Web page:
Phil Lempert -- a food industry analyst, trend watcher and creator of the Web site supermarketguru.com -- says the avocado originated in parts of ancient Mexico, Central America, and South America, and was once believed to be an aphrodisiac, but today it is a staple in Mexican culture as butter is in the United States.
Avocados are rich in potassium. One avocado actually has three times as much potassium as one banana.
A ripe avocado is a rich source of vitamins, minerals, phytochemicals and heart-healthy fats, and while considered a vegetable, it is actually a fruit, rich in monounsaturated fats that may help reduce "bad" low-density lipoprotein cholesterol in the blood and raise the levels of "good" high-density lipoprotein cholesterol, Lempert says.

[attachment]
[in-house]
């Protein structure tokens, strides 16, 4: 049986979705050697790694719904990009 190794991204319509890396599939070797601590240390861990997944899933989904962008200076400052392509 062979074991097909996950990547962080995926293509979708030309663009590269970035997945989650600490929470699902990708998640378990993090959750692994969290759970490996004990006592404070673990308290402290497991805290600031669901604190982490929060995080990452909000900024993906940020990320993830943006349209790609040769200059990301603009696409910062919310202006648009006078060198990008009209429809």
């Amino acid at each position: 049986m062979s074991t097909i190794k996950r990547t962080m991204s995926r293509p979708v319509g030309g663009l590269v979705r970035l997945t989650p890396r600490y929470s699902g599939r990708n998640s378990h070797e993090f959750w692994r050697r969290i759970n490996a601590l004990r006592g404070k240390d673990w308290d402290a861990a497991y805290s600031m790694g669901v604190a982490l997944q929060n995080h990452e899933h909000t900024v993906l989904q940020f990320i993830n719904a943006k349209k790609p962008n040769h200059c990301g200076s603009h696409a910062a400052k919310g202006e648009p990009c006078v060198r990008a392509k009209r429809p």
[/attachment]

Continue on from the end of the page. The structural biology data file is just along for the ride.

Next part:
Avocados contain more lutein, a cancer-fighting carotenoid, than any other fruit. Men who eat foods rich in lutein are linked to low rates of prostate cancer and lutein also protects against eye diseases such as macular degeneration and cataracts.
Another anti-cancer component of avocados is glutathione, a tripeptide composed of amino acids that act as an antioxidant, and those who eat foods rich in glutathione have significantly lower rates of oral and pharyngeal cancer, Lempert says.